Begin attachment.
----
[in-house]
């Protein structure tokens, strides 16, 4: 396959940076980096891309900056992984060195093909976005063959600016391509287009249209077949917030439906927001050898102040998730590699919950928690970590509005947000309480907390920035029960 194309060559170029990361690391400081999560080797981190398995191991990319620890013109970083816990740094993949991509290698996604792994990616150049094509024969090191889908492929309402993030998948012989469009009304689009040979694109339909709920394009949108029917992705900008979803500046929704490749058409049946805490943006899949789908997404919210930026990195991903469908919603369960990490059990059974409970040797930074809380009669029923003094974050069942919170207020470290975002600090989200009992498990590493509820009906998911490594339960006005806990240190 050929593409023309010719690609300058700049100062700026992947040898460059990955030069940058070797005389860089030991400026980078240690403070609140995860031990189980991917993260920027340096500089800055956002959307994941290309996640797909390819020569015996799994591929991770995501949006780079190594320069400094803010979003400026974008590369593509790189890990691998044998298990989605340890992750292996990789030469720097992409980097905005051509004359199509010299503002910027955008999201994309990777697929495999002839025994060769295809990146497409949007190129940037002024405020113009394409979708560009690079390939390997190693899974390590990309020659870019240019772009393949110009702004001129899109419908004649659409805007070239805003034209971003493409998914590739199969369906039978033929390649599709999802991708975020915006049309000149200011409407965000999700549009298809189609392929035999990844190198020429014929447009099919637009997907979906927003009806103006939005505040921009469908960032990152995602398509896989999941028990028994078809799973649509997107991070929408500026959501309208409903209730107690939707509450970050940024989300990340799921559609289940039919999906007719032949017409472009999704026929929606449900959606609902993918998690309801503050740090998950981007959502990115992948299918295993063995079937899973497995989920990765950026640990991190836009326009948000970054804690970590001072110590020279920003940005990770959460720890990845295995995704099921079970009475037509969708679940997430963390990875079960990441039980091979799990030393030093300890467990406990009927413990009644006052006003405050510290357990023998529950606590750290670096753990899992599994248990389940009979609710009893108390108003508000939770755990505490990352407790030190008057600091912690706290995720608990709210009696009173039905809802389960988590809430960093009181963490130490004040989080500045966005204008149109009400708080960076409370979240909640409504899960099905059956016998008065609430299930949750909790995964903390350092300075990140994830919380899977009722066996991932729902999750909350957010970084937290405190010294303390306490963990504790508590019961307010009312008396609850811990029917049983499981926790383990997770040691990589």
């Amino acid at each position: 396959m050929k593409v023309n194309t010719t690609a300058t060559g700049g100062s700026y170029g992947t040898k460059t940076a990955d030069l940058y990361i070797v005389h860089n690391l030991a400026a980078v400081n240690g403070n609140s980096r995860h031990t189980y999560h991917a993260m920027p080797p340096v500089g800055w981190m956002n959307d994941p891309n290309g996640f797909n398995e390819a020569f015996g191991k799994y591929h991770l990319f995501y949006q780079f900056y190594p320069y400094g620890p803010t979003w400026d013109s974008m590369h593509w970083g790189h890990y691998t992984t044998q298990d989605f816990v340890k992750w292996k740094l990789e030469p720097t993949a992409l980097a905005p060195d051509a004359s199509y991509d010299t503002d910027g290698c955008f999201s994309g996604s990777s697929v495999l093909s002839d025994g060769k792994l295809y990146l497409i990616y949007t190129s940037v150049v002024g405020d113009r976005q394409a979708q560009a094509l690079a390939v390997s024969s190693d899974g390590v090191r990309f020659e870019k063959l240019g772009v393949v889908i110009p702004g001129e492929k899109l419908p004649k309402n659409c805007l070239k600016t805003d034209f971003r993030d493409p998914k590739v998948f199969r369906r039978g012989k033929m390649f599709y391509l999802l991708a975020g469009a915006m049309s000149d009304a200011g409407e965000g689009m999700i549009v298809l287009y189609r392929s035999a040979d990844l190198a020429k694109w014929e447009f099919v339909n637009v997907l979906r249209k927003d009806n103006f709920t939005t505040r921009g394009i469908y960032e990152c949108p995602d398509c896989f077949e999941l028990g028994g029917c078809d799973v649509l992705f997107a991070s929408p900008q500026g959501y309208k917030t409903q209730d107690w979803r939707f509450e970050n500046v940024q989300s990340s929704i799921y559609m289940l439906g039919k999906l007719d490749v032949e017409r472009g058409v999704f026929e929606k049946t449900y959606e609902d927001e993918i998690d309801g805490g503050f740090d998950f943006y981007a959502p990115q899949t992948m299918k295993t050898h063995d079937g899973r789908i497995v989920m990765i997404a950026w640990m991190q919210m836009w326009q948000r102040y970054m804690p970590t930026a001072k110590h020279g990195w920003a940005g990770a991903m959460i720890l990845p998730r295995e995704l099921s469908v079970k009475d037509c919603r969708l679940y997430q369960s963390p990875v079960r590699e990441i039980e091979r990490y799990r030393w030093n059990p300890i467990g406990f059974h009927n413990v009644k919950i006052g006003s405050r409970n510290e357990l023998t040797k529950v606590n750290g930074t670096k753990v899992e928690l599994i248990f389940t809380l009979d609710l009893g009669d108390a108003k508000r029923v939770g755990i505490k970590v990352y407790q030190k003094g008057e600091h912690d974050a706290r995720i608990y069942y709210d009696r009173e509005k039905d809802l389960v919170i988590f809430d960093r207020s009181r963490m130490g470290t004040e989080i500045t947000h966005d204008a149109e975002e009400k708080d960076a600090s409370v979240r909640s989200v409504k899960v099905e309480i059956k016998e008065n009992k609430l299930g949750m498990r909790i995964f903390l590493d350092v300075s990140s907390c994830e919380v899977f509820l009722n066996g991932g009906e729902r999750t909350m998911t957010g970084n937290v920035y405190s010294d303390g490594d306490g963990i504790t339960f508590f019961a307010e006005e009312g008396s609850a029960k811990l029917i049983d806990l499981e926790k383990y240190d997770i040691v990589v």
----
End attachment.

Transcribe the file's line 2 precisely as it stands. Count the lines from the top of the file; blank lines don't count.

């Protein structure tokens, strides 16, 4: 396959940076980096891309900056992984060195093909976005063959600016391509287009249209077949917030439906927001050898102040998730590699919950928690970590509005947000309480907390920035029960 194309060559170029990361690391400081999560080797981190398995191991990319620890013109970083816990740094993949991509290698996604792994990616150049094509024969090191889908492929309402993030998948012989469009009304689009040979694109339909709920394009949108029917992705900008979803500046929704490749058409049946805490943006899949789908997404919210930026990195991903469908919603369960990490059990059974409970040797930074809380009669029923003094974050069942919170207020470290975002600090989200009992498990590493509820009906998911490594339960006005806990240190 050929593409023309010719690609300058700049100062700026992947040898460059990955030069940058070797005389860089030991400026980078240690403070609140995860031990189980991917993260920027340096500089800055956002959307994941290309996640797909390819020569015996799994591929991770995501949006780079190594320069400094803010979003400026974008590369593509790189890990691998044998298990989605340890992750292996990789030469720097992409980097905005051509004359199509010299503002910027955008999201994309990777697929495999002839025994060769295809990146497409949007190129940037002024405020113009394409979708560009690079390939390997190693899974390590990309020659870019240019772009393949110009702004001129899109419908004649659409805007070239805003034209971003493409998914590739199969369906039978033929390649599709999802991708975020915006049309000149200011409407965000999700549009298809189609392929035999990844190198020429014929447009099919637009997907979906927003009806103006939005505040921009469908960032990152995602398509896989999941028990028994078809799973649509997107991070929408500026959501309208409903209730107690939707509450970050940024989300990340799921559609289940039919999906007719032949017409472009999704026929929606449900959606609902993918998690309801503050740090998950981007959502990115992948299918295993063995079937899973497995989920990765950026640990991190836009326009948000970054804690970590001072110590020279920003940005990770959460720890990845295995995704099921079970009475037509969708679940997430963390990875079960990441039980091979799990030393030093300890467990406990009927413990009644006052006003405050510290357990023998529950606590750290670096753990899992599994248990389940009979609710009893108390108003508000939770755990505490990352407790030190008057600091912690706290995720608990709210009696009173039905809802389960988590809430960093009181963490130490004040989080500045966005204008149109009400708080960076409370979240909640409504899960099905059956016998008065609430299930949750909790995964903390350092300075990140994830919380899977009722066996991932729902999750909350957010970084937290405190010294303390306490963990504790508590019961307010009312008396609850811990029917049983499981926790383990997770040691990589």